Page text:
Additional provisions in the legislation included the acceptance of banknotes at face value for the payment of taxes, regardless of their actual value, helping ease the transition to a fiat currency. Later legislation allowed the Bank of England, and select other banks, to print lower denomination notes as metal coins increasingly vanished from circulation. Until 1795, the Bank had never issued notes of under £10. Later, all bankers were permitted to issue notes of under 20 shillings.


           On the same day as the suspension was announced to the public, three thousand businessmen meeting at the residence of the Lord Mayor of London pledged to accept banknotes no differently than they would metal coins. Following the news, Bank of England notes fell in value for a few days before recovering. Thereafter, the Bank began to increase its banknote issuance once more as notes increasingly displaced coins in circulation.

           Although the printing of notes increased, it must be noted that this partially made up for a previous contraction. Further, the government did not abuse the Bank’s printing press. Among the provisions of the Bank Restriction Act were limits on the ability of the Bank to finance the government. Frequent requests for large loans were seen as helping accentuate the Bank’s woes to begin with. 

           In the end, the pound survived the Battle of Fishguard and the suspension of the gold standard. The banknote pound only fell 30% over the nearly twenty-year period from 1797 and 1815 as the money supply grew but at a controlled pace. Bank of England notes outstanding grew from £10 million in 1796 to £15 million in 1800 and then more slowly to a peak of almost £27 million in 1815, the year that saw the end of the Napoleonic Wars. The final years of the ‘Restriction period’ as it became known actually saw declining volumes of currency outstanding. Some attribute the controlled transition to a fiat currency in Britain to the fact that the measures were intended from the start to be merely temporary. Nonetheless, it is admirable that the urge to monetize government deficits was suppressed, if it even existed. By 1815, British government debt stood at £845 million, compared to £388 million in 1796 and £263 million when the wars began in 1793.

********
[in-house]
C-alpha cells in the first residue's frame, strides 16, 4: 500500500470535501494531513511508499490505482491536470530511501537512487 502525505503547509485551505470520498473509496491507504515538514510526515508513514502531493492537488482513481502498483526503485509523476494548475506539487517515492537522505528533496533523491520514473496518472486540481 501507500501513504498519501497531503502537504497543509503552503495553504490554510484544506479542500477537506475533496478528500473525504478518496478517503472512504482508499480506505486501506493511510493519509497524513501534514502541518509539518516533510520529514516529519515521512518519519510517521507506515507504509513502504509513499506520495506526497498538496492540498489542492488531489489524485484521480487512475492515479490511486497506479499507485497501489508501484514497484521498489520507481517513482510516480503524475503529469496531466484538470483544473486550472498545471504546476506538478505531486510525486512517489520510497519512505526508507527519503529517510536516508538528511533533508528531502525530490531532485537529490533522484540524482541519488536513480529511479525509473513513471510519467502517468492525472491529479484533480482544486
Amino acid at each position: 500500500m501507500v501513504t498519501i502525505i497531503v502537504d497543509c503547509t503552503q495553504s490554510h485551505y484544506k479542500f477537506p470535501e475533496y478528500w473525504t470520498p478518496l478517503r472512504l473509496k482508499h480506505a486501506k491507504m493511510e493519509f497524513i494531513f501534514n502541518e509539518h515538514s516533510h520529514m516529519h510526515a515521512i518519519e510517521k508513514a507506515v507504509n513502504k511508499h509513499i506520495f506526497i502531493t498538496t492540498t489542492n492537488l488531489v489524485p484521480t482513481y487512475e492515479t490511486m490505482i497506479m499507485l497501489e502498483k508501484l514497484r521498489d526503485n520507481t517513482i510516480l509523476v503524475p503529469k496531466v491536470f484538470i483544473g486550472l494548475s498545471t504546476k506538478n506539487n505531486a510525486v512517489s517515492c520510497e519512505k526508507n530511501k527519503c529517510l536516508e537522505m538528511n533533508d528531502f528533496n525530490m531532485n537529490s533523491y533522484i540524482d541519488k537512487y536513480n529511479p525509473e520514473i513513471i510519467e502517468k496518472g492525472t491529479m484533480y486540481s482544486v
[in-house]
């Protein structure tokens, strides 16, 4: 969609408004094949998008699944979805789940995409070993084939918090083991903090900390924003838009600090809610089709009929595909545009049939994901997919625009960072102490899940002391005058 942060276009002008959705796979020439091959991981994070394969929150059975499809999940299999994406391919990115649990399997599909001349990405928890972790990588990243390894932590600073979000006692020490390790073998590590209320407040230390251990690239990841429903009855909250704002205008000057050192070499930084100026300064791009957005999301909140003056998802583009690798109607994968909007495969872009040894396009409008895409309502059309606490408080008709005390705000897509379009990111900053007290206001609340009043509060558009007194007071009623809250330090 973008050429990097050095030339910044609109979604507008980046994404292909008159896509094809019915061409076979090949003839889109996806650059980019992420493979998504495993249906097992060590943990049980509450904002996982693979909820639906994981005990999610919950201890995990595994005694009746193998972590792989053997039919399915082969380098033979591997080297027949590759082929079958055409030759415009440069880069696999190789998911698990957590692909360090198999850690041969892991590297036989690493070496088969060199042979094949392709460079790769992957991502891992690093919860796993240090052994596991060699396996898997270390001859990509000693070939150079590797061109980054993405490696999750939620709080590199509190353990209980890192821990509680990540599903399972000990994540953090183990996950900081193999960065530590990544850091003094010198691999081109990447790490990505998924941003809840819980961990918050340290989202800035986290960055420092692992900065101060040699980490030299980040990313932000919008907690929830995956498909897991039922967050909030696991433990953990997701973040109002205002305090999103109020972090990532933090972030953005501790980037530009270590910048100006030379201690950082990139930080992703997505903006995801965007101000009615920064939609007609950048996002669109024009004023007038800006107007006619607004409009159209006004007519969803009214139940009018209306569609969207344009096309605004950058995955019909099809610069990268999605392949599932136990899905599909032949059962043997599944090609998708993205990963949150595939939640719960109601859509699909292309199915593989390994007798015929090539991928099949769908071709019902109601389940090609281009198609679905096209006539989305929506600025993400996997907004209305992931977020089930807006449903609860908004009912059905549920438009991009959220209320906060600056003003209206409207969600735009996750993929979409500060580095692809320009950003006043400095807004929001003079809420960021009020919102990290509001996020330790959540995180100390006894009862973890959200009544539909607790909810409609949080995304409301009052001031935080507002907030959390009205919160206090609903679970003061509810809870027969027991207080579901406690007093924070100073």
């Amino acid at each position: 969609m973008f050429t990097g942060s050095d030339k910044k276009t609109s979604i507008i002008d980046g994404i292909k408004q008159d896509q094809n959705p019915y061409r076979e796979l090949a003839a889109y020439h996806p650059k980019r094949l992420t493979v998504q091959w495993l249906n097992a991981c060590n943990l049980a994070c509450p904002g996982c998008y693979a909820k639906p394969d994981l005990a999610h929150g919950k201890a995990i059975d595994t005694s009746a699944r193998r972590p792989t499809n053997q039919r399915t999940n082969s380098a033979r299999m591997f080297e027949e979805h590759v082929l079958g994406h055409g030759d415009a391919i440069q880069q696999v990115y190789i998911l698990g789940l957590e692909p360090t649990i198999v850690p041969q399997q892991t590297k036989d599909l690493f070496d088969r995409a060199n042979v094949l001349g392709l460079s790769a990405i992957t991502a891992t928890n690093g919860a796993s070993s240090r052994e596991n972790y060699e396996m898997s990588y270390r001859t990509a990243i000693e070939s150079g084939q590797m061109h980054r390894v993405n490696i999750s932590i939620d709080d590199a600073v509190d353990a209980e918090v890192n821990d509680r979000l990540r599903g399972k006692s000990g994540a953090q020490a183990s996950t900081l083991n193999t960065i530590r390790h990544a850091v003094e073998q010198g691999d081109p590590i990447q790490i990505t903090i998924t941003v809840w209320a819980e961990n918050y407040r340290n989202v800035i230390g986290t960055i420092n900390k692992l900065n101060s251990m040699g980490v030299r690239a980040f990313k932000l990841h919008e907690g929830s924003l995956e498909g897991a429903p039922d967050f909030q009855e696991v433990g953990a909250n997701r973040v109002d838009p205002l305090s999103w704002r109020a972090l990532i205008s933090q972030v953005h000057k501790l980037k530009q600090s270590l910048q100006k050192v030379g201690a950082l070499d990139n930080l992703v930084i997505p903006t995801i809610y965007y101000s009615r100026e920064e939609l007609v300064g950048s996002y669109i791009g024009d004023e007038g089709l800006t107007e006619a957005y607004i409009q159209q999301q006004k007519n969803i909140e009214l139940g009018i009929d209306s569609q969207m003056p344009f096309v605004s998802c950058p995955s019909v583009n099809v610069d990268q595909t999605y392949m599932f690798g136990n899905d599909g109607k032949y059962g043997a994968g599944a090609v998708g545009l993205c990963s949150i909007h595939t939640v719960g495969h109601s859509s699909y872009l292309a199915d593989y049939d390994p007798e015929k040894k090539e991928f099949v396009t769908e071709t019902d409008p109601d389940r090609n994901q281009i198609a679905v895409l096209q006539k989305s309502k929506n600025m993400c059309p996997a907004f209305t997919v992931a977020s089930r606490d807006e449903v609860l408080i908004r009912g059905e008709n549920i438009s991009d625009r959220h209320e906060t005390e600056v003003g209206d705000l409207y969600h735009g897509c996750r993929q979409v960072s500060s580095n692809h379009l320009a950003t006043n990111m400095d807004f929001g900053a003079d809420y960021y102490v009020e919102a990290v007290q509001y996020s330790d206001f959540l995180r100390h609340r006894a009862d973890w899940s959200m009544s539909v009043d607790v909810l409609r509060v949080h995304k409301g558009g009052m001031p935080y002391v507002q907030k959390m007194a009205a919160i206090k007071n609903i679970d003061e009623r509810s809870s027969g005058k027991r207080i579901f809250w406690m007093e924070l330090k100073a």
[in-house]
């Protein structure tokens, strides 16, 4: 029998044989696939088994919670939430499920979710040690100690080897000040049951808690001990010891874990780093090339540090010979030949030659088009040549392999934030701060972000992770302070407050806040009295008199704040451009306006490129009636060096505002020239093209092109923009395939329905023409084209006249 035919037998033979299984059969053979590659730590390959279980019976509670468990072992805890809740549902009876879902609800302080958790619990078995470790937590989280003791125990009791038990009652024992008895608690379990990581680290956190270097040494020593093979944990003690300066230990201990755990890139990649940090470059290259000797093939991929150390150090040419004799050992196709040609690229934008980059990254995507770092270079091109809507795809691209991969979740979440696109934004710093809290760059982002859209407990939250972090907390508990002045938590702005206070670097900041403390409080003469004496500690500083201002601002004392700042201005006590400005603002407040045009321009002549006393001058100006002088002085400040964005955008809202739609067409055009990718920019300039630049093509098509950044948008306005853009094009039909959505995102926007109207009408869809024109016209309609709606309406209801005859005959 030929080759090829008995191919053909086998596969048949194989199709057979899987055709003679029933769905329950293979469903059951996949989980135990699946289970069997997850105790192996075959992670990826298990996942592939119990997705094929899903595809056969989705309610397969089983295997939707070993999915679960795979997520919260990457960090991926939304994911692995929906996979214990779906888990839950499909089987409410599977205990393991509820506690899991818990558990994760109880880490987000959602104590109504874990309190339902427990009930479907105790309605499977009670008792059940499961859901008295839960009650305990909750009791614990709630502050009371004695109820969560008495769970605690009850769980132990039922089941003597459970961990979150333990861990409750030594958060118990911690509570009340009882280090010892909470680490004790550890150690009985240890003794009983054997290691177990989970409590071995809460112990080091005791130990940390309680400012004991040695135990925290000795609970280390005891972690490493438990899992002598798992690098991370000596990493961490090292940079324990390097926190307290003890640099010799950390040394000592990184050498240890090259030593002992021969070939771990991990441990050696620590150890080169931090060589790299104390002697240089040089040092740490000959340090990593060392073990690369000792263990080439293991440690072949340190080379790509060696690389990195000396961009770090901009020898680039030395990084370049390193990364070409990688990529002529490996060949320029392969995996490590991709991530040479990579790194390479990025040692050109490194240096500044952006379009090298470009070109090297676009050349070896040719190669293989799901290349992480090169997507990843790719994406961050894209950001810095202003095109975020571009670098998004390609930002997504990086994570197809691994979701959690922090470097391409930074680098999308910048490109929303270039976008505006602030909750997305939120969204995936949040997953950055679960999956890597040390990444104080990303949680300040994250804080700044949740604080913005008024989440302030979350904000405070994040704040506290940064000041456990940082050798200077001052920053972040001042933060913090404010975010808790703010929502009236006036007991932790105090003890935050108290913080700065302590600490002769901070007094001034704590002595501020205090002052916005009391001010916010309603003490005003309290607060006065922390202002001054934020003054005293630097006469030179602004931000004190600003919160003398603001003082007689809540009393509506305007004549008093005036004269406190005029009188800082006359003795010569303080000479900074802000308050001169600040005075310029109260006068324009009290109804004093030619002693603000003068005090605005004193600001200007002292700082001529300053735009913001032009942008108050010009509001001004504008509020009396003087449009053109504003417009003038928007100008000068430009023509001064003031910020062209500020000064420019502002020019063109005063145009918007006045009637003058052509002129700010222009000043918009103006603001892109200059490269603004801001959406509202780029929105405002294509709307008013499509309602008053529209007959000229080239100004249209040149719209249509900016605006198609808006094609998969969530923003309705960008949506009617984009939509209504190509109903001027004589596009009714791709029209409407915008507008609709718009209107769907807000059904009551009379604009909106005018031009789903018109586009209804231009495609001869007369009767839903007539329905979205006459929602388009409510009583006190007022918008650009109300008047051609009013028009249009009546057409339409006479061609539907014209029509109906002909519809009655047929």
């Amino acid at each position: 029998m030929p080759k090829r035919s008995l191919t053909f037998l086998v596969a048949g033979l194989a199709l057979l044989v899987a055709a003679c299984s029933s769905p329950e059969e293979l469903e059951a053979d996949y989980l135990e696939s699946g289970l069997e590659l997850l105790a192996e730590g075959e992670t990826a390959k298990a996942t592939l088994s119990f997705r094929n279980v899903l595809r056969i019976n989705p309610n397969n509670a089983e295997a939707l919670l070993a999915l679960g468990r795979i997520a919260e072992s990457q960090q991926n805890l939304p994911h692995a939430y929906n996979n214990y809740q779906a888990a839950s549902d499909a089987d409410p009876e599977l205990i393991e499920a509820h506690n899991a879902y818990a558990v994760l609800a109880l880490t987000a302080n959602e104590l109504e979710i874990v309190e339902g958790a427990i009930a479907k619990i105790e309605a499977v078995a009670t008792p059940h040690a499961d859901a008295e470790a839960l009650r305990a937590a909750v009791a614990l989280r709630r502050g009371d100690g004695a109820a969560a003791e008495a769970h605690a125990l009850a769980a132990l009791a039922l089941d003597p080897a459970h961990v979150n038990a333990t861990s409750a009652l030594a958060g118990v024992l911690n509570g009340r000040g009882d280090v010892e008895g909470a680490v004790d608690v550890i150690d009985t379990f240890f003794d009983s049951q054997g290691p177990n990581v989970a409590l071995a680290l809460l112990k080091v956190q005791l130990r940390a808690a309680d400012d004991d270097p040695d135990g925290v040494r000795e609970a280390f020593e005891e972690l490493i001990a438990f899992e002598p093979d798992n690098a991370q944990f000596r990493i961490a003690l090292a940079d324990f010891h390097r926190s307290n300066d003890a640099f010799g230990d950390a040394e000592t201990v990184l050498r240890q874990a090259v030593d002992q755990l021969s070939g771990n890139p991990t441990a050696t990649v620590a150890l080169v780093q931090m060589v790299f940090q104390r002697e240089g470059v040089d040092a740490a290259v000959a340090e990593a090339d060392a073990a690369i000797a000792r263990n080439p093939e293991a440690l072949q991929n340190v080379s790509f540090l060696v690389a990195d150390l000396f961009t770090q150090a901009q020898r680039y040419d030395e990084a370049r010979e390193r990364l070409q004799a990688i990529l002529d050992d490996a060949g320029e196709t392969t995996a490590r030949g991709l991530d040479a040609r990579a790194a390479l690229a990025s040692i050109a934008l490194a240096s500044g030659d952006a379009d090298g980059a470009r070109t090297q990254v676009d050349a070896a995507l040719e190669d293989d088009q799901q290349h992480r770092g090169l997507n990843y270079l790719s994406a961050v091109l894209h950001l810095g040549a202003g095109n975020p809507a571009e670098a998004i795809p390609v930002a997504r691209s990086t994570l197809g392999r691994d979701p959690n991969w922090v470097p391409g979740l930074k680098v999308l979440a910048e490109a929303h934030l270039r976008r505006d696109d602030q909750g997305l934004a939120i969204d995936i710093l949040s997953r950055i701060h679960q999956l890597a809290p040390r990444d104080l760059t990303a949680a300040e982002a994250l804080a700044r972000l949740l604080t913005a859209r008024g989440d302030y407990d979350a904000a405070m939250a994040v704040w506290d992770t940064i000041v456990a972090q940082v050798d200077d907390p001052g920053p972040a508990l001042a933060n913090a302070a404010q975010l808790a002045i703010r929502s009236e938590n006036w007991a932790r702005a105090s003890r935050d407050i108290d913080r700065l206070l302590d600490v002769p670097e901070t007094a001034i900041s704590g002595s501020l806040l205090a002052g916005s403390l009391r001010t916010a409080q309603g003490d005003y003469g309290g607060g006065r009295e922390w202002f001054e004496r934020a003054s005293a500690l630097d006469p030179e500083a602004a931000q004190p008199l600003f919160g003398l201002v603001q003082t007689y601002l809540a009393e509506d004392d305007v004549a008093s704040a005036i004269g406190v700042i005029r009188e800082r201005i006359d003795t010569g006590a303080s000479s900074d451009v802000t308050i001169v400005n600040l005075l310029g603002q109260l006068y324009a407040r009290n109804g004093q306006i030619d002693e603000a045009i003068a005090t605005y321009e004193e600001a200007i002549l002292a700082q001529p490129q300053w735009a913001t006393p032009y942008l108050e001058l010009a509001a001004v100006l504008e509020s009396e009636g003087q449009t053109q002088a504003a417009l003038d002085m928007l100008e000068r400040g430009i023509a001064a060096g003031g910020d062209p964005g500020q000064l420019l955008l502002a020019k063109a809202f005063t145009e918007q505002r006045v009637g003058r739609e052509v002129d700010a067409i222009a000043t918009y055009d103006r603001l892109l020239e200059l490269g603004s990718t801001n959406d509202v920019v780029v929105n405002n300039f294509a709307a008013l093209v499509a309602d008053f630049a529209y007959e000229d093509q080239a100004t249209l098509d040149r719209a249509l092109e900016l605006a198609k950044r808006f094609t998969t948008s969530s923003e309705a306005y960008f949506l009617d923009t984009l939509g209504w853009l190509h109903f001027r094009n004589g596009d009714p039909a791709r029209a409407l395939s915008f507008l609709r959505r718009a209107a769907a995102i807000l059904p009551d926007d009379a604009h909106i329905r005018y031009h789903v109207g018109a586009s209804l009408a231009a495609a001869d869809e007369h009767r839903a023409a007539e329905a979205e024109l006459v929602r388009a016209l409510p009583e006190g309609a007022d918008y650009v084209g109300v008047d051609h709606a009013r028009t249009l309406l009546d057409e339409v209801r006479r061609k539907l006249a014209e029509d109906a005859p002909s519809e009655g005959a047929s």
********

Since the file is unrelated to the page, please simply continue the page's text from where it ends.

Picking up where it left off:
Among the remarkable facts of the suspension of convertibility in Britain in 1797 was how seamless the unprecedented move was. Much of the memory of the event is of the political consequences of the suspension and not any negative economic or financial effects. The pound held up reasonably well and Bank of England notes came to be more widely utilized instead of ever scarcer metal coins. All this was the result, at least in an immediate sense, of a failed French invasion in those bellicose times. Though the wars continued for almost a further twenty years, when the fighting did end, Britain was in a position to transition back to gold, partly because of the relative success of the Restriction period.

More from the Tontine Coffee-House

Read more about the Bank of England, including how it was founded and the weathervane that used to guide its monetary policy decisions. Along the way, discover how the Bank reacted to one of the 19th century’s biggest financial panics.

Further Reading

1.      Andreades, A. M. History of the Bank of England: 1640-1903. Harvard Univ Press, 1968.

2.      Macleod, H. D. The Theory and Practice of Banking. Longmans, Green, Reader and Dyer, 1866.

3.      O’Brien, Patrick K, and Nuno Palma. “Danger to the Old Lady of Threadneedle Street? The Bank Restriction Act and the Regime Shift to Paper Money, 1797–1821.” European Review of Economic History, vol. 24, no. 2, 11 Nov. 2019, pp. 390–426.

4.      Silberling, Norman J. “British Financial Experience 1790-1830.” The Review of Economics and Statistics, vol. 1, no. 4, 1919, pp. 282–297.

5.      “The Bank of England Restriction. 1797-1821.” The North American Review, vol. 105, no. 217, Oct. 1867, pp. 393–494.